2018 Tax News Updates


Use the information below for your 2018 tax planning and estimated tax projections:


·      Updated for new law effective January 1, 2018 :

  • Personal exemption deduction eliminated
  • Itemized deduction changes:
    • Itemized deduction phase-out limitation eliminated
    • Medical expenses allowed for expenses over 7.5% of AGI
    • State and local taxes limited to a combined $10,000‚Äč for any combination of state and local property taxes or state and local income taxes or sales taxes
    • Home mortgage interest limited to the first $750,000 of acquisition debt
    • Home equity mortgage interest is no longer deductible
    • Casualty/theft losses are not deductible except for declared Federal disaster areas
  • Standard deduction increases to $12,000 (Singles/MFS) and $24,000  (Married Joint); 
  • Tax brackets are at the marginal rates of 10%, 12%, 22%, 24%, 32%, 35% and 37% 
  • Alternative Minimum Tax exemption is increased. AMT is a separate tax calculation to ensure taxpayers that use tax preference items pay a minimum amount of tax.  Ask me if you could be subject to the AMT and what to do to minimize your AMT liability.
  • Child tax credit is $2,000 per qualified child subject to phase-out for high-income taxpayers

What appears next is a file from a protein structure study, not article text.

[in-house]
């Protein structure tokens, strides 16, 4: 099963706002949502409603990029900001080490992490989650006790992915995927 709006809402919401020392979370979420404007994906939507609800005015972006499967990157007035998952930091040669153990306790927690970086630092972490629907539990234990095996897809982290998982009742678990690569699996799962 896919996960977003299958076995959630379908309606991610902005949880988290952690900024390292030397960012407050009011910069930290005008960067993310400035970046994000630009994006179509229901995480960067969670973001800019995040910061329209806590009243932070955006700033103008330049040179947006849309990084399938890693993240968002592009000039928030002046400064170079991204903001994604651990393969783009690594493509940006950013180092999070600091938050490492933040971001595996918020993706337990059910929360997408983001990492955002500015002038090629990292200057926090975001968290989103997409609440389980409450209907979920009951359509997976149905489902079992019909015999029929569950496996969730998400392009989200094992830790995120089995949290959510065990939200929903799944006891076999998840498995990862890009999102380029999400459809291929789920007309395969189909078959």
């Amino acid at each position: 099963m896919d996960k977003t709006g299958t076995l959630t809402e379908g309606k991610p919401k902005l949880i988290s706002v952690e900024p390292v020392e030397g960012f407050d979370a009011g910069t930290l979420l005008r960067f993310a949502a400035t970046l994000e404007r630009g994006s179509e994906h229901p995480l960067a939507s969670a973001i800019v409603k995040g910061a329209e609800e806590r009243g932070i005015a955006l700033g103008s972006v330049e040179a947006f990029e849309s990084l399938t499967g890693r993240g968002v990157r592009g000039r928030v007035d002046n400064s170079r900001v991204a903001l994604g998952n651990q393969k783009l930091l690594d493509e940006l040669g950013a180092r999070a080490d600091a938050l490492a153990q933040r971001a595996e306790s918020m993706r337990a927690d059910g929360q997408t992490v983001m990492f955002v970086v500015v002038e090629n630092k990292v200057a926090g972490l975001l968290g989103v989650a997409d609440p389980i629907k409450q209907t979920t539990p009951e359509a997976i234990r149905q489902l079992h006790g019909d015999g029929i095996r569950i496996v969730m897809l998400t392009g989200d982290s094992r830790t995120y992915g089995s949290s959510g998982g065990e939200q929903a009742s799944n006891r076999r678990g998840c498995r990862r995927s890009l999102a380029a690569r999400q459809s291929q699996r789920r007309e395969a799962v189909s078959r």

• Contribute up to $5,500 ($6,500 if you are age 50 or older) to a traditional or Roth IRA depending on whether you or your spouse are covered by an employer's retirement plan or the amount of your income
  • 401(k), 403(b), most 457 Plan Contribution limits at $18,500 as well as the $6,000 catch-up contribution for age 50 or older
  • SEP IRA limit is $55,000
  • SIMPLE limits remain at $12,500 ($15,500 for age 50 or older)
  • Consider the various retirement plan options for self-employed individuals or owners of small businesses


  • Social Security wage base $128,400 for maximum employee/employer social security tax of $7,960.80 (at 6.2% rate) (Note the wage based was changed from $128,700 to $128,400 on 11/27/17.)
  • Medicare Hospital Insurance portion applies to all wages (no limit) at 1.45% for both employers and employees
  • Additional Employee Medicare tax of .9% for wages over $200,000 for Single taxpayers and $250,000 for married taxpayers filing jointly


  • Earnings limit for workers receiving social security under full retirement age can make up to $17,040 before they lose any benefits
  • Earnings limit for workers receiving social security in year one reaches full retirement age can earn up to $45,360 
  • No earnings cap once a worker receiving social security turns full retirement age     


  • Annual Gift Tax exclusion increases to $15,000 per year per recipient
  • Estate and gift lifetime exclusion for decedents dying in 2018 increases to $11.2 million